Other wartime neutrals -- Ireland, Portugal, Spain, Sweden -- were not encircled and could opt for a more inert neutrality with relative ease. The Netherlands, Belgium, Denmark, Norway, and neighboring France collapsed quickly in the face of Nazi power. Austria made the Anschluss into a cakewalk. None was surrounded. Those countries had the potential to mount a strong territorial defense; they did not. Switzerland created a credible defense to the Nazi onslaught that served exactly as intended -- to complicate and forestall an Axis invasion and occupation. (Yet, oddly, the Swiss, having demonstrated for centuries what it means to take territorial defense seriously, are today treated to public lectures about "moral neutrality" by a press which has in recent years made a fetish of moral equivalence and moral relativism.)
In order to protect its democratic way of life and import into the country through Axiscontrolled territory the food, fuel and basic raw materials required for survival, Switzerland made regrettable accommodations in the areas of transportation, trade and finance, and, most tragically, in limiting numbers of refugees. These accommodations have not been ignored in modern Switzerland with its long tradition of academic freedom and a lively free press. Most Swiss do not shy from a painful reckoning with the facts of their history. As I recall, U.S. Foreign Service officers assigned to Switzerland in the eighties read Swiss historical material describing the war years in which Swiss adaptations to the Nazi regime were fully discussed.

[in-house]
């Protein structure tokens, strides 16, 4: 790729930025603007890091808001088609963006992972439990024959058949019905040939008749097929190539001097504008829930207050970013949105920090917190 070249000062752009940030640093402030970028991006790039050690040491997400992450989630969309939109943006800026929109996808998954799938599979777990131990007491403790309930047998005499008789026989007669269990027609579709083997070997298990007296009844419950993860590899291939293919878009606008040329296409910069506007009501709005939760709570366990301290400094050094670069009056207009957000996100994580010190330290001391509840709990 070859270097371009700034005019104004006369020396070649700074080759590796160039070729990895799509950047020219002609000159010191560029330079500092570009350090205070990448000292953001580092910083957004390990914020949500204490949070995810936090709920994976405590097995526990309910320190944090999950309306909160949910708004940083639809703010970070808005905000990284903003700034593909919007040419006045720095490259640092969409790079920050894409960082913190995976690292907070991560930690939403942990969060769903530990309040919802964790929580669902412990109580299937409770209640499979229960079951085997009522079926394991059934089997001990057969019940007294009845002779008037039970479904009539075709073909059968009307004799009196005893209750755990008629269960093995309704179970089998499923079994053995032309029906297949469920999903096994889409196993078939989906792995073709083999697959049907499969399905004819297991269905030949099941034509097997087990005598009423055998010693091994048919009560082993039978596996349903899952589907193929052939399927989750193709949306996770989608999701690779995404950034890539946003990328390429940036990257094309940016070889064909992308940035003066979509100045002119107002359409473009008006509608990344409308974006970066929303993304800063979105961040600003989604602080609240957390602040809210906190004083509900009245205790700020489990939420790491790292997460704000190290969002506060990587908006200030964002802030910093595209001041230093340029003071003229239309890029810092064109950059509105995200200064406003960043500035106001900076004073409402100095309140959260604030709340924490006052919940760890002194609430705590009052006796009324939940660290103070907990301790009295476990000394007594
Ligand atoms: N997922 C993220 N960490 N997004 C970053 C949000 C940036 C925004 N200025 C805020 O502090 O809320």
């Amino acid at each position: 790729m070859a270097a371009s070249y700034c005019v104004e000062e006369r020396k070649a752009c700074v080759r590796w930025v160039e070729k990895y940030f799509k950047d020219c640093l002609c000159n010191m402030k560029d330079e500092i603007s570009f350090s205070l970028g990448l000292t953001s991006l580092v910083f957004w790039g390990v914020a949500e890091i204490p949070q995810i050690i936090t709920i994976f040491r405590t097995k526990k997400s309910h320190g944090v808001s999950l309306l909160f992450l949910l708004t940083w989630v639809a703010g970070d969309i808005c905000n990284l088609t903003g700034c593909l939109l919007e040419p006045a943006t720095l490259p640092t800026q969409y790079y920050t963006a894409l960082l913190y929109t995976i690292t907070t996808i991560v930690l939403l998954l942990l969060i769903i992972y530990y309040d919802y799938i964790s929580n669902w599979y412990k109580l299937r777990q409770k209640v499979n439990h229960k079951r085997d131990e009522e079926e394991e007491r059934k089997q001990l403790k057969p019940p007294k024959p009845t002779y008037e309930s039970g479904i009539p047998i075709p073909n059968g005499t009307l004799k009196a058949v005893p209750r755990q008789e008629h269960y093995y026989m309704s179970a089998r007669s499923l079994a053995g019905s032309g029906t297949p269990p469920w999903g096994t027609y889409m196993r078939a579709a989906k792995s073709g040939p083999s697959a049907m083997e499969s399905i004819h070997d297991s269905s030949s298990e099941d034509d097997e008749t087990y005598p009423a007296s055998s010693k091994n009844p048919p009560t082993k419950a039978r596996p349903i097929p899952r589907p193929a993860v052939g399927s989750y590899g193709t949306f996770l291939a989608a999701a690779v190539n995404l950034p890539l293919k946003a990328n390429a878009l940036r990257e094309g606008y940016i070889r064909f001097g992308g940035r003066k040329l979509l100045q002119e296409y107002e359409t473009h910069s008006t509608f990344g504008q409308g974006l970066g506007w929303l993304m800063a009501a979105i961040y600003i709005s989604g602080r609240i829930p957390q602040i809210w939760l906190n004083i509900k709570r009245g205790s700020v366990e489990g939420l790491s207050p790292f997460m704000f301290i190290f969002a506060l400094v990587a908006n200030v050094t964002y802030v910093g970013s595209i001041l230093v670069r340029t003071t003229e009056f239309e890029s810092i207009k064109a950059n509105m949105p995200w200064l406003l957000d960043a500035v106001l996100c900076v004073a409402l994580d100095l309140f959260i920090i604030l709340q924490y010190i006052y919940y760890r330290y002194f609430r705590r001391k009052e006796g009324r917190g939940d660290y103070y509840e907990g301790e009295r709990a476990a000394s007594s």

If the record were reviewed dispassionately, a fair-minded observer might conclude that the vast majority of Swiss despised the Nazis. Through much of the war, they lived with the reality that Hitler intended in his own time to occupy Switzerland and then split it with Mussolini (an intention formalized in Nazi war plans as Operation Tannenbaum). In the face of this, the Swiss fought hard to retain their independence and even took strong action against the Nazis in Switzerland, outlawing both the Nazi party and Swiss proNazi front organizations. Had other European nations summoned the will and the means to similarly defend their territory, imagine how much loss of life and destruction Europe would have been spared.